Henry is possibly the fastest man on the Broncos, having been a two-time Michigan state track champion in the 100 meters at East Kentwood High School. He also ran a 4.32 in the forty yard dash, but was fairly raw in his cover skills, which are now coming along. Campbell indicated that the different styles of the two players may mean that splitting time this fall is the best option.
"Demetrius is a guy that's going to go hard every single play. He'll stick his nose in there regardless of how big you are, step down into the box," Campbell said. "John will beat you with his speed. He'll maneuver around guys, and give you that 4.3 speed that you're looking for that can change the game, and cover guys in the slot."
Campbell presented the cornerback position as a three-way battle, though veteran junior Lewis Toler is likely to see the most time in 2012. Toler has ideal size and speed at 5-foot-10 and 180 pounds, but had a slightly disappointing year in 2011 after a spring and summer that Campbell described as "not up to par." This was a point of emphasis for the staff this time around.
"I think this year, we harped on that more to get where we needed to for him to be an all-conference player. Pride-wise, I think Lewis knows, he's going to be willing to do every little thing he needs to do," Campbell said.
Sophomore Floridians Donald Celiscar and Garrett Smith will also see time at the second and third corner slots, though not necessarily in that order. Celiscar had won the number two job by late in 2011, but Campbell said that Smith had his best spring yet and it was essentially a coin-flip between the two at this stage.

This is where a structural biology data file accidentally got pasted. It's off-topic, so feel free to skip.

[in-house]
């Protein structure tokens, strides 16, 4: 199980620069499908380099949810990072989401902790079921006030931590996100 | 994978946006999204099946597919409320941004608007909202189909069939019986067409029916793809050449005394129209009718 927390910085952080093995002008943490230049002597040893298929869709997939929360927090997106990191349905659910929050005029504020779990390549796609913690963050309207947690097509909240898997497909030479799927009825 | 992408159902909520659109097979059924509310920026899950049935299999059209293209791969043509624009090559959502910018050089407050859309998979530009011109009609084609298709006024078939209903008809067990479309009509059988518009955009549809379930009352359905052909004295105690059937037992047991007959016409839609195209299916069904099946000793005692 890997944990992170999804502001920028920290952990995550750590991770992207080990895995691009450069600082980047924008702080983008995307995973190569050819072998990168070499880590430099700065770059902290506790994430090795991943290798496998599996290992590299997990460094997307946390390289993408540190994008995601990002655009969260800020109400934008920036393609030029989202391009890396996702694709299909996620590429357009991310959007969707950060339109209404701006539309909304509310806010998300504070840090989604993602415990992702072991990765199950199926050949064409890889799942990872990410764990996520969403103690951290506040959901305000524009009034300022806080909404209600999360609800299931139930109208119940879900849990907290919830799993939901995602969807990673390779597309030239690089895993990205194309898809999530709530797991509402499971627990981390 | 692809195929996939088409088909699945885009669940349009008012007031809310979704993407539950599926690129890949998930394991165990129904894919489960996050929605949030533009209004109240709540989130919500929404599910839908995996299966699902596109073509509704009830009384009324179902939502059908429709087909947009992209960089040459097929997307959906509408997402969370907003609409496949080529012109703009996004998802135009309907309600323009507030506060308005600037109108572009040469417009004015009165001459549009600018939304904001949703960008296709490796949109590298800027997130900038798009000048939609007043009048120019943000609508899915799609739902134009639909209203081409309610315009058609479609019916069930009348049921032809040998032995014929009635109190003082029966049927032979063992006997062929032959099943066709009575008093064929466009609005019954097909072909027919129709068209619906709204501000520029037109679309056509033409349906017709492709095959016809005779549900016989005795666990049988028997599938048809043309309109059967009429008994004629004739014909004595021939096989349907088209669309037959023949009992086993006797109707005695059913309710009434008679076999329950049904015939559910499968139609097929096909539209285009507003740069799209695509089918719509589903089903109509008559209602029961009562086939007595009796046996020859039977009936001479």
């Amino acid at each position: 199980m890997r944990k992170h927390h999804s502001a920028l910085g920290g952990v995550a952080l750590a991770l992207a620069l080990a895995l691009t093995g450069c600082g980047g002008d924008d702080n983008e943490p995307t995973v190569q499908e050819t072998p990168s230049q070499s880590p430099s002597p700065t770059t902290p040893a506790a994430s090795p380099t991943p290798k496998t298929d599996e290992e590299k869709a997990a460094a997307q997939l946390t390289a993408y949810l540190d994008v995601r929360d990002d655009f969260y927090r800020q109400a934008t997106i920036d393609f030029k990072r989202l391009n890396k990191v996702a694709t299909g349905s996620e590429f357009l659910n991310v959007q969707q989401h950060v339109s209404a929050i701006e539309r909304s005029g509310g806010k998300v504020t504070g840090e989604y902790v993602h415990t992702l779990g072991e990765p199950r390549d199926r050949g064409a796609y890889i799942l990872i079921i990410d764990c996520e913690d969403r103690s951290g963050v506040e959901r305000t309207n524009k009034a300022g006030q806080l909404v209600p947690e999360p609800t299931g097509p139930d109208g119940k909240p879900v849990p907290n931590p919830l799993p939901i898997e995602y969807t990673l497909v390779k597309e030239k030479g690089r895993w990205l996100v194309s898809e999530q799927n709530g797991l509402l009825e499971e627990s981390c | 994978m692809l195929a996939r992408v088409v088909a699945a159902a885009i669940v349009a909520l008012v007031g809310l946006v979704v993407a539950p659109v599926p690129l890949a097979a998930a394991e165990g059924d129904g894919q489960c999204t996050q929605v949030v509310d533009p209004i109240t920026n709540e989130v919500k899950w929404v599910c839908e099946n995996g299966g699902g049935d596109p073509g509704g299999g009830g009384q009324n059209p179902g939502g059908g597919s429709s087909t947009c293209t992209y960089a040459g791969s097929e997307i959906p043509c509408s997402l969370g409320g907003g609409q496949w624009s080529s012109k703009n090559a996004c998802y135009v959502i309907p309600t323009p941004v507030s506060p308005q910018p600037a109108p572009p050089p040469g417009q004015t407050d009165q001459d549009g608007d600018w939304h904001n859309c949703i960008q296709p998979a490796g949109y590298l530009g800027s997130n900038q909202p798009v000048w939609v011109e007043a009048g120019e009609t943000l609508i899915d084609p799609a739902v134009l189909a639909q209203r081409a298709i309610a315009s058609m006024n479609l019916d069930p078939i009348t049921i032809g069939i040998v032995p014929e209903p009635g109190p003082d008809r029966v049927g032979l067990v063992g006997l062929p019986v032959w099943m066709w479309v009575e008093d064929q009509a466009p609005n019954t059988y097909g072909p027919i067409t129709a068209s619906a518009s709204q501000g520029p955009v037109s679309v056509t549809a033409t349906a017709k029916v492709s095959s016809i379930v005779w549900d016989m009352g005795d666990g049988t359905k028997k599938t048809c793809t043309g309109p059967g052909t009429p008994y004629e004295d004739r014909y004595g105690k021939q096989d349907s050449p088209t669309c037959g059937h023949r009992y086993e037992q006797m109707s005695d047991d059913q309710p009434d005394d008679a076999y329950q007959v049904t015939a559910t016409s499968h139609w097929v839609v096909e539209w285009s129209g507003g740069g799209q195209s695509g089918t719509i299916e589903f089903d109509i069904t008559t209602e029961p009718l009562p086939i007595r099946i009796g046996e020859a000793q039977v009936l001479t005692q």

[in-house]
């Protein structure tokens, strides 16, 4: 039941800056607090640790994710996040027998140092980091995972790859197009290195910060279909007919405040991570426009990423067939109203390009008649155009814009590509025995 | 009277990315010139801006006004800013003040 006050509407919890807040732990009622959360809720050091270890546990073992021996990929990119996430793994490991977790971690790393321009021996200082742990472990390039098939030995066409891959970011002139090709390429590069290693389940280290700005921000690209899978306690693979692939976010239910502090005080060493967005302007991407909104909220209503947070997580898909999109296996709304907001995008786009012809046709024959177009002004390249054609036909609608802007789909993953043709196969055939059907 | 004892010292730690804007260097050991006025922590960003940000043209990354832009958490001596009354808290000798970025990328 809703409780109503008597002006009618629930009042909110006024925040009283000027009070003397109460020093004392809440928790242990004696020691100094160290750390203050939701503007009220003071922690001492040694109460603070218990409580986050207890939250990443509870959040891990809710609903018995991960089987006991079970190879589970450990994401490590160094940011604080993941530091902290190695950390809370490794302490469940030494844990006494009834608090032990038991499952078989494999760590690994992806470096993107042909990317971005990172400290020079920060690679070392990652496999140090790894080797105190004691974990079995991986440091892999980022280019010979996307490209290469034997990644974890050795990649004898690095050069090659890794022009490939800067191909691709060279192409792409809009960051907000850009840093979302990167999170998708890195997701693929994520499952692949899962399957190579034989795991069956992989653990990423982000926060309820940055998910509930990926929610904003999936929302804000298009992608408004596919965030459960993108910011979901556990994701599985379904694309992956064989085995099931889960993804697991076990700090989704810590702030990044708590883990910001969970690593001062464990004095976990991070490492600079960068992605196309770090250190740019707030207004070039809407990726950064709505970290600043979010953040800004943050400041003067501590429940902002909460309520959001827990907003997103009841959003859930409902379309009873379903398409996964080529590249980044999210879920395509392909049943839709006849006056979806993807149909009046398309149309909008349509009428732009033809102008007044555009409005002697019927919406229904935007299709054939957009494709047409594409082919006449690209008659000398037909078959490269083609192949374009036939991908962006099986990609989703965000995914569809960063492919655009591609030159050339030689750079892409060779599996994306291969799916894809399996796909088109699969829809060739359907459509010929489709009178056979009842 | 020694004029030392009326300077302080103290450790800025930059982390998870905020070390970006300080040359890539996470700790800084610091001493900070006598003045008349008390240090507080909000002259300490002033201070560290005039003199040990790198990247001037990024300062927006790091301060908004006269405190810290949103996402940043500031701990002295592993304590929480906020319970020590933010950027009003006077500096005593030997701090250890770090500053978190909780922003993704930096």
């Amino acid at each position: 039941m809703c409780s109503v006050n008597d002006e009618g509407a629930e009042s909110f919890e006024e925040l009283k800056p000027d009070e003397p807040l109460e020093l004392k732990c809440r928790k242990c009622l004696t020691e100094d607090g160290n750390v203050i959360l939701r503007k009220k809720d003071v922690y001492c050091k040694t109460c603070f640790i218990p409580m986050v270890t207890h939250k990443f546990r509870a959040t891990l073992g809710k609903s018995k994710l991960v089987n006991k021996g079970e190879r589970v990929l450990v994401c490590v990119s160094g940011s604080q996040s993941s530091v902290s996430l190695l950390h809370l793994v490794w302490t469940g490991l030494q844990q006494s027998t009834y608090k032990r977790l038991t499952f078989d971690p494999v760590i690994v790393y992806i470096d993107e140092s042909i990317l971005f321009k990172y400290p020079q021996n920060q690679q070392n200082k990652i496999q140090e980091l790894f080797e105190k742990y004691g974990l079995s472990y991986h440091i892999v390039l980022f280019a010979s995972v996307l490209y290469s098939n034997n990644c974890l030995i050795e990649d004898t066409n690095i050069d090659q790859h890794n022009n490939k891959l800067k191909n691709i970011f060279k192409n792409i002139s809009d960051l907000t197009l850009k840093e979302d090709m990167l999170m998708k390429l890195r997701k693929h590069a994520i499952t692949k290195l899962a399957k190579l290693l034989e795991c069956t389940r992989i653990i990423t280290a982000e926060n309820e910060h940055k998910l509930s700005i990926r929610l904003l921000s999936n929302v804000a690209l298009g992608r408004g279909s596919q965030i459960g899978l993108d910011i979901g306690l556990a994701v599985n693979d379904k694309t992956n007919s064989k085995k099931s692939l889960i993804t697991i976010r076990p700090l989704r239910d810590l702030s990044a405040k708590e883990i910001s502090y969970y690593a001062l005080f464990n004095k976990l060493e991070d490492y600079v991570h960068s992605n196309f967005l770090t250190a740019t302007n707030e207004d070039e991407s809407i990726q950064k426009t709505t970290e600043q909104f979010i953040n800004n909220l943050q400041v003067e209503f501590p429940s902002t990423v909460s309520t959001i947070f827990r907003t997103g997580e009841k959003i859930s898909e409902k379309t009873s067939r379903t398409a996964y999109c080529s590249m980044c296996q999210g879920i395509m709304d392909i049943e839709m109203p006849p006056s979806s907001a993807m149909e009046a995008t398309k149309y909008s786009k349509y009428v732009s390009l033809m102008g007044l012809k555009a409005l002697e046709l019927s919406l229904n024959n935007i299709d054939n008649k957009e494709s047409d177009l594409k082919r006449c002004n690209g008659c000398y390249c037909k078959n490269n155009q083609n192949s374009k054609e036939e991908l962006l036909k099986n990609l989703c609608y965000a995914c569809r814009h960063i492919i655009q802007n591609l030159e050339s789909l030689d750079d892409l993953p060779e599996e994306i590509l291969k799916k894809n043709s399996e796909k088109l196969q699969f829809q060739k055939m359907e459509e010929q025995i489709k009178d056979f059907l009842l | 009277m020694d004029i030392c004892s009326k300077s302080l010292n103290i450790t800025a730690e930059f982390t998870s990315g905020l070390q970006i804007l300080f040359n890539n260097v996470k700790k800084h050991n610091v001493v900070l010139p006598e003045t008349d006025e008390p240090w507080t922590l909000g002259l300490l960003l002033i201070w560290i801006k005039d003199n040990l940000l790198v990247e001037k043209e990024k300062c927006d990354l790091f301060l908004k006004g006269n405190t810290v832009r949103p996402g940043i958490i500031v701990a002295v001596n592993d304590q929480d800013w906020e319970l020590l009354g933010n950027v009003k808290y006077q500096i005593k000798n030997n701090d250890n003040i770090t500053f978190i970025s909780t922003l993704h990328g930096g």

One of the players to watch this spring was previously unknown redshirt freshman Ronald Zamort, a speedy, 5-foot-10, 170 pounder out of Delray Beach (Fla.) Atlantic High School. Zamort continued to impress the coaches this spring with his hard-nosed play, as he laid multiple big hits in scrimmages despite his underwhelming stature.
"He's going to play for us," Campbell said. "He's got quick feet, great change of direction. He's small, but he's like a chihuahua, he's scrappy. He'll hit you."
A common problem pointed out by fans was the Broncos' struggles last season with the read option and jet sweep, two plays that Northern Illinois in particular burned Western Michigan on in a 51-22 rout last fall. This was a point of emphasis for the team in the spring, and coach Campbell and the secondary were no exception. Campbell acknowledged the issue, but said that the defense started handling those plays better in later practices and he believes it will be better in 2012.
"The biggest thing for us in the back end is being able to get off blocks on the perimeter. With the read option, zone reads, and speed sweeps, this spring has had a big emphasis on those types of plays," Campbell said. "We've done a pretty good job of drilling that. It's going to be interesting to see how we respond to that this year, but when the time comes, we should have answers for it."